- Got a coveted Givony tweet about his play
- Showed some flair for passing/reading floor that hadn’t popped as well in other viewings.
- Power guard who used his strength/athleticism well a couple times including shrugging off Jaden Akins on a dribble drive and recovering on a Nolan Hickman ball fake to get the block on second jump.
- Not sure if he shot a jumper.
- #26 Johnathan Lawson: member of Memphis basketballing Lawson family, 10/7/02 (18.6) b-day, listed at 6-6 170 but looks taller, 4*Memphis commit (de-committed from Oregon), mostly a top-100 rank:
- Jersey number was strangely a different color from teammates
- Didn’t focus too closely on him, but lack of physical development seems to be holding back better body control
- #11 Tyrese Hunter: Wisconsin kid with 8/11/03 (17.8) b-day, listed at 6-1 175, high 4* Iowa State commit, consensus top-40:
- My first viewing of Hunter
- Able to breakdown primary defender with handle/quickness; handle is tight, improvisational
- Good speed, fluid movement
- Good feel, able to read/react to defense both on/off ball à low-key, probably the secret ingredient to his effectiveness
- In part because I hadn’t seen him before, but walked away really being impressed by him
- #15 TyTy Washington: big time rankings riser with 11/15/01 (19.5) b-day, 6-3 or 6-4, 5* de-commit from Creighton with crystal balls pointing to Kentucky, #13 on ESPN 2022 mock, ranks between #12 and 21 depending on source:
- Able to create for self and others as lead guard – can beat the primary defender and make plus-decisions at second and third levels à drive-and-kick game solid, floater game solid
- Totally in-flow here, comfortable as primary or off-ball; plays well with others which was important to see after seeing him force things a bit at Geico
- Good range and shoots an easy ball
- Showed some defensive awareness with early rotation/anticipation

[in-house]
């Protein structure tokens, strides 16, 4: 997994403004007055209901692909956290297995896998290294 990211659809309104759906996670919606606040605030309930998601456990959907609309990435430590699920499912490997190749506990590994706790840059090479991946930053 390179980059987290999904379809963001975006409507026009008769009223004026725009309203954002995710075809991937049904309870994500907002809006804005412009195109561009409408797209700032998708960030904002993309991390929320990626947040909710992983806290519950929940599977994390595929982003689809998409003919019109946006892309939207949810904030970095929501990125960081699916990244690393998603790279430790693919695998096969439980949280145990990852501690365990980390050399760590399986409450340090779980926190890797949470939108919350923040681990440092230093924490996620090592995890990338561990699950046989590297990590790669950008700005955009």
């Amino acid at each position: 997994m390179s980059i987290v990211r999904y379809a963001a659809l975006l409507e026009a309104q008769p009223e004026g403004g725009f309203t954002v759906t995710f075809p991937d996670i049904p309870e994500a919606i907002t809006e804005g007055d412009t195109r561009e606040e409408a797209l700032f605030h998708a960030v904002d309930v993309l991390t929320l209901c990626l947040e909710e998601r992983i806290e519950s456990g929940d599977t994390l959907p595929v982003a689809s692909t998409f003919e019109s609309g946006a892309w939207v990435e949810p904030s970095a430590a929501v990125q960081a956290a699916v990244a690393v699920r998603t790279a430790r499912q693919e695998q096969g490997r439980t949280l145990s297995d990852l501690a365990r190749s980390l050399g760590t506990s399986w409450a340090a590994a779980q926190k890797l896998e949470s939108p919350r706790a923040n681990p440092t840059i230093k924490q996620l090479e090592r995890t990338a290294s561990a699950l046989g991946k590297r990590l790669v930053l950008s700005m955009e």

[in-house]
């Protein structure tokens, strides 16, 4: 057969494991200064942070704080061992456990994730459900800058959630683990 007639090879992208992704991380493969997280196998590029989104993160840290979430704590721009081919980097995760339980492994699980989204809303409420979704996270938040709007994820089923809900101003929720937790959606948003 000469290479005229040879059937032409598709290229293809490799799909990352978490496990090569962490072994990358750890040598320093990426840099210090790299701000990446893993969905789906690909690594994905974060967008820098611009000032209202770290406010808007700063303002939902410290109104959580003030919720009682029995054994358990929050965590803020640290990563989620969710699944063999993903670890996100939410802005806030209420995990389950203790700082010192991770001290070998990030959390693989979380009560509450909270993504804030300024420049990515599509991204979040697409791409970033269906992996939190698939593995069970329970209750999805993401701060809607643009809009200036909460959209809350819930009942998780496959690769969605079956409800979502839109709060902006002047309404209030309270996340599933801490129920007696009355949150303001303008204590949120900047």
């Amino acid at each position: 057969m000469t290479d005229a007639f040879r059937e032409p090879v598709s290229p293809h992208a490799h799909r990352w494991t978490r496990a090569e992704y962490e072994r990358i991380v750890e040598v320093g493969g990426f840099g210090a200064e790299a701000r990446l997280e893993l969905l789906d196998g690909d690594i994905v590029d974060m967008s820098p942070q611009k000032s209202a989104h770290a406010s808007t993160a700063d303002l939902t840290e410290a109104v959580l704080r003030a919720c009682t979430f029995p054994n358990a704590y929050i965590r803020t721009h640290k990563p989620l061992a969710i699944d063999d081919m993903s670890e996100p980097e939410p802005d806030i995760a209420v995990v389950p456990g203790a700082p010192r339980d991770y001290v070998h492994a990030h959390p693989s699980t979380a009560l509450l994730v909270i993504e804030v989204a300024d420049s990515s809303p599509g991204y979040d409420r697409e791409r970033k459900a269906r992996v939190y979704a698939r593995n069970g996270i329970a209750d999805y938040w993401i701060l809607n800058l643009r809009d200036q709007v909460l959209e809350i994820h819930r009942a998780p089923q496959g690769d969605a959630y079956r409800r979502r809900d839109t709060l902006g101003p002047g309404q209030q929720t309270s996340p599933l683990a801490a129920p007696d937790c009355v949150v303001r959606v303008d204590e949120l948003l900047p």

- In general, a joy
- #5 Peyton Watson: Cali kid with 9/11/02 (18.7) b-day, listed 6-8 but could be taller, 5* UCLA commit, #6 on ESPN 2022 mock, consensus top-10 in class:
- Am generally a big-time Watson fan, but he was quiet in this one – some of which could be attributed to normally being a ball-dominant offensive player and needing to find place alongside three high-level guards (TyTy, Hunter, Davison).
- Lanky kid with long strides
- Showed good body control/concentration with off-hand finish against Chet Holmgren contest
- Not a player I typically think of as big-time athlete, but pulled out an impressive windmill on breakaway
- #5 Hunter Sallis: from Omaha with 3/26/03 (18.1) b-day, listed at 6-5 but could be taller, 5* Gonzaga commit, N/A on ESPN 2022 mock, ranks between 7 and 14:
- Like Tyrese Hunter, this was my first time seeing Sallis, but like Watson, seemed like struggled a bit to get into an off-ball role.
- I don’t know what I was expecting, but Sallis’s athleticism exceeded my expectations; he gets up well off two feet, had an electric windmill in transition, and showed some impressive speed/burst getting out in a sprint.
- I’m intrigued, but not wowed.
- #23 Bryce McGowens: out of South Carolina with 11/8/02 (18.5) b-day, listed at 6-6, high 4* or low 5* depending on who you ask committed to Nebraska after de-committing from FSU, N/A on ESPN 2022 mock:
- McGowens is a slender wing who’s still growing into his body. In this game, similarly to Sallis and Watson, he played more off-the-ball than he’s accustomed to, but unlike the other two, it felt like a more natural fit.
- Had couple of read/reacts and improvisations on a help side steal and drive into Chet’s chest for free throws that were good to see as in-the-flow, unforced impact. (This idea of in-rhythm, organic impact versus forced impact is something that I’ll return to throughout. In an all-star setting like this where you have 28 players who are accustomed to being focal points, getting a feeling for how players assimilate into team construct in unfamiliar capacities isn’t a panacea for scouting or projection, but it is helpful to get a feel for how a player will adapt in different situations.)
- His shot and mechanics are fluid and polished, but I often find myself wanting more with the overall output.
- #0 Benny Williams: DMV kid born on 4/30/02 (19), listed at 6-8 (was 5-9 as a frosh in HS), high 4*/low 5*, committed to Syracuse, N/A on 2022 ESPN mock, consensus top-35:
- I believe Williams was the last guy off the bench and in my imperfect notes and memory, he had a comparable role; forced to nibble around the edges and get shots/make plays as opportunity presented itself.
- His jumper has always been a strength at his size and while I didn’t see him make one, the mechanics still look good.
- Flashed some plus-awareness/BBIQ with a quick dump-off on an offensive rebound à it’s a small thing, but making heady plays in limited opportunity is about all you can ask.
- #35 Matthew Cleveland: Atlanta native born 9/15/02 (18.7), listed at 6-7, high 4*/low 5* FSU commit, N/A on 2022 ESPN mock, consensus top-30, much higher in draft Twitter communities: